There's no separating Richie Havens from the three hours he stood alone onstage at Woodstock 35 years ago and, as the opener for the festival, stole the show. His gravelly gospel voice turned folk songs like "Handsome Johnny" and "Freedom" into two of the most riveting anthems of the Vietnam era.
From his beginnings in Brooklyn where he sang doo-wop on street corners, Havens followed his love of music to Greenwich Village in the 1950s and 1960s where he was swept up in the folk movement that gave rise to Bob Dylan, Pete Seeger and Joan Baez.
Though Woodstock was certainly the defining moment of his career, Havens has toured and recorded incessantly ever since with the same passion and zeal that changed an entire generation.
The Independent recently spoke with Havens who is now touring behind his latest album, Wishing Well.
Indy: You've been in the middle of some critical points in American history, seen the country move forward and watched it regress. What's that been like for you?
RH: You get to see the actualization rather than separate realities -- the actualization of being on this planet. Ecology is waking us up on a lot of different levels. I think it happened with my entire generation. It was the first real generational awakening, much of it due to rock 'n' roll. That was the social platform for my generation. What were we singing about? About us getting a raw deal! We used what they gave us against them. We held their feet to the fire. But today we're all involved on a visceral level. Things happen to us that are so visibly obvious. We take a very quiet look at everything. It bombards us, but it educates us to educate ourselves.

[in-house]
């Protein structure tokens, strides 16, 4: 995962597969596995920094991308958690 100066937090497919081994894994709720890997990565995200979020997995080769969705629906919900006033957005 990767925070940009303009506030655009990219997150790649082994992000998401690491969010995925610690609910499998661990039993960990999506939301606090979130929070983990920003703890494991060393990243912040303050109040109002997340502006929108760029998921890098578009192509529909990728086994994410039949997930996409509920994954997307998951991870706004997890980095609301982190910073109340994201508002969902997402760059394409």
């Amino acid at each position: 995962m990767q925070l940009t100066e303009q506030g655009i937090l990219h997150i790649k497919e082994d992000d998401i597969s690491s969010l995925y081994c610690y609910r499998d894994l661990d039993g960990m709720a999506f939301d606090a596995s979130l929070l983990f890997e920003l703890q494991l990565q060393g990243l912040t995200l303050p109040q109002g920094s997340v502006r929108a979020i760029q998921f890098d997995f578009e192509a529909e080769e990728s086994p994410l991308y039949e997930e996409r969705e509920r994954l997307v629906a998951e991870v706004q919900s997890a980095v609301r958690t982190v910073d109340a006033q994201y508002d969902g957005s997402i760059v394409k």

Indy: Nina Simone died this past year. Can you talk about her influence on you?
RH: Big influence. Good friend. I listened to her in the '50s, so I was young. Basically what I heard is what I inherited: I heard her interpret songs that weren't hers, and she did it her way. That was something that I basically subliminally applied when I picked up the guitar. There's only one way to play it, and that's the way I feel it. It was amazing being in the Village and hearing Fred Neil and Bob Dylan. What they were saying at the time was really the awakening of my generation. It was the University of Greenwich Village. It was the first group primal scream down there, and trying to wake up people politically, emotionally -- any way we could to become part of the world we were in. Most everyone we know passed through there. It's just amazing. That was the influence.
Indy: Hip-hop was born in the Bronx and Brooklyn, where you grew up. Do you listen to hip-hop and do you consider it to be a folk movement?
RH: I call it rock 'n' roll 2. This is the second time around, the second generational primal scream. They are screaming 50,000 times louder than we did that the same thing [is] happening to them and worse. It's rock 'n' roll the second time around and it's all over the world. People need to know where these people have been pushed to come back around and rap about it. It's amazing -- really amazing.
Indy: Do you still perform your hits -- "Handsome Johnny," "Freedom" -- and do these songs still hold a timelessness for you?
RH: Oh yes, I have to or they'd beat me up. I try to do some of the songs they ask for even before they ask. Vietnam vets call for "Handsome Johnny," and that's their song. And sometimes it's in my mind.
-- Noel Black
Steam Plant Theater, 720 W. First St., Salida, Colo.
Sat., March 20 at 8 p.m.